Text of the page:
Cook1 hr 30 mins
Courtesy of Gourmet Magazine. This is like a cross between pumpkin pie and flan. It is easy to make and looks impressive. You can use Cinnamon/Nutmeg Whipped Cream or Cinnamon Whipped Cream for the whipped cream. Prep time includes refrigeration.
- In a small skillet combine 2/3 cup of the sugar with 1/4 cup water and bring the mixture to a boil, stirring and washing down any sugar crystals clinging to the sides with a brush dipped in cold water until the sugar is dissolved. Cook the syrup, swirling the skillet, until it is a deep caramel, pour it into a warm 2-quart glass loaf pan, tilting the pan to coat the bottom evenly, and let the caramel harden.
- In a bowl beat the eggs with the remaining 2/3 cup sugar, beat in the pumpkin puree, salt, ginger, cinnamon, allspice, and cream, and pour the custard into the loaf pan. Set the loaf pan in a deep baking pan, add enough hot water to the baking pan to reach halfway up the sides of the loaf pan, and bake the flan in the middle of a preheated moderate oven (350 degrees) for 1 hour and forty five minutes to 2 hours, or until a knife inserted in the center comes out clean. Let the flan cool and chill it, covered overnight. Run a thin knife around the edge of the loaf pan, invert a platter over the pan, and invert the flan onto the platter. Serve the flan, cut into slices, with the cinnamon whipped cream.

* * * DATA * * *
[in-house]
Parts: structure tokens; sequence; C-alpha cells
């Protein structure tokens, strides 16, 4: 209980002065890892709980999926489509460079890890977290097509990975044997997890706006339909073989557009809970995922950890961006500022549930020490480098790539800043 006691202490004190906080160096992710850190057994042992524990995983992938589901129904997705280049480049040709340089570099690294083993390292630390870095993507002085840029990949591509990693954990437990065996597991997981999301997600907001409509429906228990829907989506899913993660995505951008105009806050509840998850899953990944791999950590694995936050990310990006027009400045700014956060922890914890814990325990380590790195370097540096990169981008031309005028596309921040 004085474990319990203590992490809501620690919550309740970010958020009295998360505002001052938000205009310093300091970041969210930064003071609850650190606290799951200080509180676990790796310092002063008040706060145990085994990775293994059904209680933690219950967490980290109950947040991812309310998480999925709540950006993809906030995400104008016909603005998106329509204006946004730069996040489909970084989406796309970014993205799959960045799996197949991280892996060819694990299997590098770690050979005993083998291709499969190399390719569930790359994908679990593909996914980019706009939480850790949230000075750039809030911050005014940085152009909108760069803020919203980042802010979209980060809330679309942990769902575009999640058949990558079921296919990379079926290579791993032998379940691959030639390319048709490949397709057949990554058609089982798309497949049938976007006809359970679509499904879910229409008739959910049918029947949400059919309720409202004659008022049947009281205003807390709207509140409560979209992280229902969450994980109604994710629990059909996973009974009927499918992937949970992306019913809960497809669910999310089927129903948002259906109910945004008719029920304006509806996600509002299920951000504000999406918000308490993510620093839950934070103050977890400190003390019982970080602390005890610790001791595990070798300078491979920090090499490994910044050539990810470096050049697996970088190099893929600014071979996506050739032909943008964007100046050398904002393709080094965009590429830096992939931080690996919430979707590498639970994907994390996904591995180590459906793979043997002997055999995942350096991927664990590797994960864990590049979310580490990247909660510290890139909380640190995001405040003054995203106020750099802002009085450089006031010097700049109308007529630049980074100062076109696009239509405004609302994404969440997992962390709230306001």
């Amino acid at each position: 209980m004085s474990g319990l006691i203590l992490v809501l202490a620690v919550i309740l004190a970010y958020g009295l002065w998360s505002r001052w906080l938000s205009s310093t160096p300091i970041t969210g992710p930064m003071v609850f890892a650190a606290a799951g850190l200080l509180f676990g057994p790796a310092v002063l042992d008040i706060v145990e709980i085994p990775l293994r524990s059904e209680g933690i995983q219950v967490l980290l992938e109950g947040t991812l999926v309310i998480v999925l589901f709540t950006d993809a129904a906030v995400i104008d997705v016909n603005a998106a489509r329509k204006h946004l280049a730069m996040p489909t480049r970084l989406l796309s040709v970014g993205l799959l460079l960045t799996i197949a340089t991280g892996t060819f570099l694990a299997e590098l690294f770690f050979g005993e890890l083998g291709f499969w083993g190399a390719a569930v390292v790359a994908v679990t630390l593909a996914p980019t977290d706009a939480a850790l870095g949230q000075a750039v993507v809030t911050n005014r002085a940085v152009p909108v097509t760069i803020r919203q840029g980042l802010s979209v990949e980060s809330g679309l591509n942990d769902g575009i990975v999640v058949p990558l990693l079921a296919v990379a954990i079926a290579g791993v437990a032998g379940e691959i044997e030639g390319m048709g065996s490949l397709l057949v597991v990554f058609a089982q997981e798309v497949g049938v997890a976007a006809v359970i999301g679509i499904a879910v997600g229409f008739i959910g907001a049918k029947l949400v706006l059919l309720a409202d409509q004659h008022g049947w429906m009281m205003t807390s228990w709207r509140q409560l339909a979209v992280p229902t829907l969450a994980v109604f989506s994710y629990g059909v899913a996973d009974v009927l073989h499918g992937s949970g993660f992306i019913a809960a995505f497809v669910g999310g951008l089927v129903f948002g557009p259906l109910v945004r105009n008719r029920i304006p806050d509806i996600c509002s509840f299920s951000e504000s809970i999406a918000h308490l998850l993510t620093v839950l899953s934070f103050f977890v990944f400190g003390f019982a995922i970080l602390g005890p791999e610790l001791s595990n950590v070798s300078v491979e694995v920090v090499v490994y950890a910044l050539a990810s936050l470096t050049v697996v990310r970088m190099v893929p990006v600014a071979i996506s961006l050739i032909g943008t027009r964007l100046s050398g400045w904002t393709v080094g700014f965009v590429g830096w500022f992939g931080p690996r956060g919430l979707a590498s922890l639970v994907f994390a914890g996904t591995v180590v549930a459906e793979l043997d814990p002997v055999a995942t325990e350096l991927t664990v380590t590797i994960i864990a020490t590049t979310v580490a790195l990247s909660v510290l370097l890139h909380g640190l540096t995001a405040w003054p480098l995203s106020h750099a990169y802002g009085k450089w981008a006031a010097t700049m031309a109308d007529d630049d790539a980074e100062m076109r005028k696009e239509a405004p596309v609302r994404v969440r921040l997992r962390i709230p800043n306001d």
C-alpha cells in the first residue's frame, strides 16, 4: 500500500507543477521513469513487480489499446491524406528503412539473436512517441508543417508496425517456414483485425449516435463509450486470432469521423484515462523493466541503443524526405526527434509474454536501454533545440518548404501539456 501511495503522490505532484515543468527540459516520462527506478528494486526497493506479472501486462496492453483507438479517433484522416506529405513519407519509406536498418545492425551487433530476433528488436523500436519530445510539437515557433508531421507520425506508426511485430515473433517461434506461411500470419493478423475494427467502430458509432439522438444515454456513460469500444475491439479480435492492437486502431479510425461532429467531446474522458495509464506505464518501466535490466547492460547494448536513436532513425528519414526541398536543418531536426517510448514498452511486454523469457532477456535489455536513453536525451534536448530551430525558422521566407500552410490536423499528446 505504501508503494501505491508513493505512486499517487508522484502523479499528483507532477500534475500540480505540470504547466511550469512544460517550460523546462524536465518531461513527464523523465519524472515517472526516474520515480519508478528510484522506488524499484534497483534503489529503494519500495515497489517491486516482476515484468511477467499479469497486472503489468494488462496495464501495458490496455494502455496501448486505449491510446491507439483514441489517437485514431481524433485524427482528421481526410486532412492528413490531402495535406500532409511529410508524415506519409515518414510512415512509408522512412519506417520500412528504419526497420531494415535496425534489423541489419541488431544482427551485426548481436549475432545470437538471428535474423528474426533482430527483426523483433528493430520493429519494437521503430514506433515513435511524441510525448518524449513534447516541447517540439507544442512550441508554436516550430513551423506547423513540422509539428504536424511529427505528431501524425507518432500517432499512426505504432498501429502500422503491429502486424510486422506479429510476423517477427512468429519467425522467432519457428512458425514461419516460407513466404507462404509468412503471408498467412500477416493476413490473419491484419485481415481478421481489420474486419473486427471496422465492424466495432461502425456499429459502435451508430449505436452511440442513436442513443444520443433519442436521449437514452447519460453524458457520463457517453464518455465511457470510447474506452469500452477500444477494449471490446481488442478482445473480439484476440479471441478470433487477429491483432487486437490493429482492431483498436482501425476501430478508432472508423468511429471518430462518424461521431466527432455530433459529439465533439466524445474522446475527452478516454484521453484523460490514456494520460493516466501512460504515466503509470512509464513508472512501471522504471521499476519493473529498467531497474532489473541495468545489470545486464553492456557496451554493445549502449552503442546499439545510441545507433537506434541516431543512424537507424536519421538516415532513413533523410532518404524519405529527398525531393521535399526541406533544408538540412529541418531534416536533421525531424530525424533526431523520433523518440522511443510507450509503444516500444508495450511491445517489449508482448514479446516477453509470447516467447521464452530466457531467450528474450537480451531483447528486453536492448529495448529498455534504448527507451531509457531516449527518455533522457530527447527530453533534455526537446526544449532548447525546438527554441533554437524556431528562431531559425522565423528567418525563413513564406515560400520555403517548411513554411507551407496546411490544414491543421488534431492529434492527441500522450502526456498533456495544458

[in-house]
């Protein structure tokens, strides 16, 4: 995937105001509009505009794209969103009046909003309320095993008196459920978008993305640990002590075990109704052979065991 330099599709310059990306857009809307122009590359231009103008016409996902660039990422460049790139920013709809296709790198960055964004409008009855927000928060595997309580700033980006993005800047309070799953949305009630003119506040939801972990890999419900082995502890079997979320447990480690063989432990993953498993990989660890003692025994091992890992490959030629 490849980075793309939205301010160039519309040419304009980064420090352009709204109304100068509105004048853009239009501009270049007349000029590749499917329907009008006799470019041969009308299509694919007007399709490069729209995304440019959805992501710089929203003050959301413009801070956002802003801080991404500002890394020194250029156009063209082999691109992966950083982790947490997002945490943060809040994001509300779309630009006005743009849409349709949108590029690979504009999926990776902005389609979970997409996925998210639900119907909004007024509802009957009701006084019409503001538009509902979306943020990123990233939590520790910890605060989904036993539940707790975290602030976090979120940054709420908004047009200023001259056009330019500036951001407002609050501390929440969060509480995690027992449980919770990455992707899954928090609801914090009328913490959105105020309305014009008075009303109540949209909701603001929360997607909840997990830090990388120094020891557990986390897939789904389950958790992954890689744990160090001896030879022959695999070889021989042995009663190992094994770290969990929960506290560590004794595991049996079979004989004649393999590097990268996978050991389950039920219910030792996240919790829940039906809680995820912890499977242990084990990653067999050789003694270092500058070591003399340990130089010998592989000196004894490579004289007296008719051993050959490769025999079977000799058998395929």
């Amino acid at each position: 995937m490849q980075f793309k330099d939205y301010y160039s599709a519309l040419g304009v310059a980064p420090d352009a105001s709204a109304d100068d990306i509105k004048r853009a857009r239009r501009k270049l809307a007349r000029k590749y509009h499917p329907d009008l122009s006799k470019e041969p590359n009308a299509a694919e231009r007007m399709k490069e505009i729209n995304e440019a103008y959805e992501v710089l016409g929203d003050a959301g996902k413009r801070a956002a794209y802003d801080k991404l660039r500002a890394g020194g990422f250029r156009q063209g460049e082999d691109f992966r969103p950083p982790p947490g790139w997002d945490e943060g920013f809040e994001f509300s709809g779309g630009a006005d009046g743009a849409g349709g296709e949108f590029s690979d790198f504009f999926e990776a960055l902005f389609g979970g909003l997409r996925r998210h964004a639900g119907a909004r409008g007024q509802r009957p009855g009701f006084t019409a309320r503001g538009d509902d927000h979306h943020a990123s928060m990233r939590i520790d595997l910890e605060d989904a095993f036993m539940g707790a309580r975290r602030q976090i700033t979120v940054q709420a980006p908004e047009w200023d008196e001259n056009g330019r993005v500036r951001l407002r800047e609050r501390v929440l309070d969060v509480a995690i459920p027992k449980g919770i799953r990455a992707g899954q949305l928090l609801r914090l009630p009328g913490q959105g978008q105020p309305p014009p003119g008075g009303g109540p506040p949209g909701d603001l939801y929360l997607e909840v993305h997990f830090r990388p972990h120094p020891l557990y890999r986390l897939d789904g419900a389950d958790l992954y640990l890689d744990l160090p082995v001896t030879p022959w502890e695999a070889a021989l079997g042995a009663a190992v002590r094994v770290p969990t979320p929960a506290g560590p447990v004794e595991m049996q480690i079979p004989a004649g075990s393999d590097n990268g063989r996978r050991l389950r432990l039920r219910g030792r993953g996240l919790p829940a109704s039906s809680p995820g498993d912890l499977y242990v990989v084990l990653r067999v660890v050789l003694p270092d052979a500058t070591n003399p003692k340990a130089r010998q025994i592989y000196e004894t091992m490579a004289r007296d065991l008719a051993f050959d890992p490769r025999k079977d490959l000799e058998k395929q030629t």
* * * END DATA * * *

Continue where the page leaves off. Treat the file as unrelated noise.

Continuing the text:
I made this as one of our Christmas desserts. The family really liked this, rating it either a 4 or a 5. Those that rated it a 4 stated they prefer a denser, firmer flan. This flan was very light and smooth. I actually preferred it this way. If I was to go on taste alone I would have went 5, but I did have some problems with the directions. The first problem was creating the caramel sugar. I took much care to follow the directions carefully. The end result was a huge crystallized mass which never browned. I have made flan in the past so I went to method I was familiar with, which is melting the sugar with just a small amount of water (about a tsp)over a medium high heat stirring constantly so the sugar does not burn. It will quickly melt to a caramel liquid and added this to the loaf pan. The second problem was that it took 2 hours to bake. I had set the pan with hot water in the oven and preheated for over 30 min. Maybe I should have started with boiling water? I also tested the temperature of my oven and it is running correct. I think next time I will make this in 9x9" or 2 qt casserole, as it did come out almost 3" tall and this may have been one reason it took so long. Although i did have these problems I was able to overcome them and would definitely make this again.
This recipe was originally published in Gourmet Magazine back in the 80's and I've been making it for friends and family for many years.
For anyone having trouble with the caramelized sugar, eliminate the water, it's not necessary. Put 2/3 cup of sugar directly into a small, non-stick skillet and heat SLOWLY, stirring constantly. It's important to go slowly as the sugar will burn quickly if overheated, then you'll have to start over.
For anyone concerned about the fat calories, a 14 oz can of evaporated milk can be used in place of the 16 oz of heavy cream. The results are still creamy and delicious.
I use 1 tsp of cinnamon -- I like a heavier cinnamon flavor.
If you want a little Southwestern tough to this, add 1 tsp Ancho chili powder to this recipe, gives it a little spicy kick.
Thank goodness I decided to make a double batch of this, because my family really, really wanted to eat some of this right out of the oven. It was WONDERFUL! A great change to regular pumkin pie.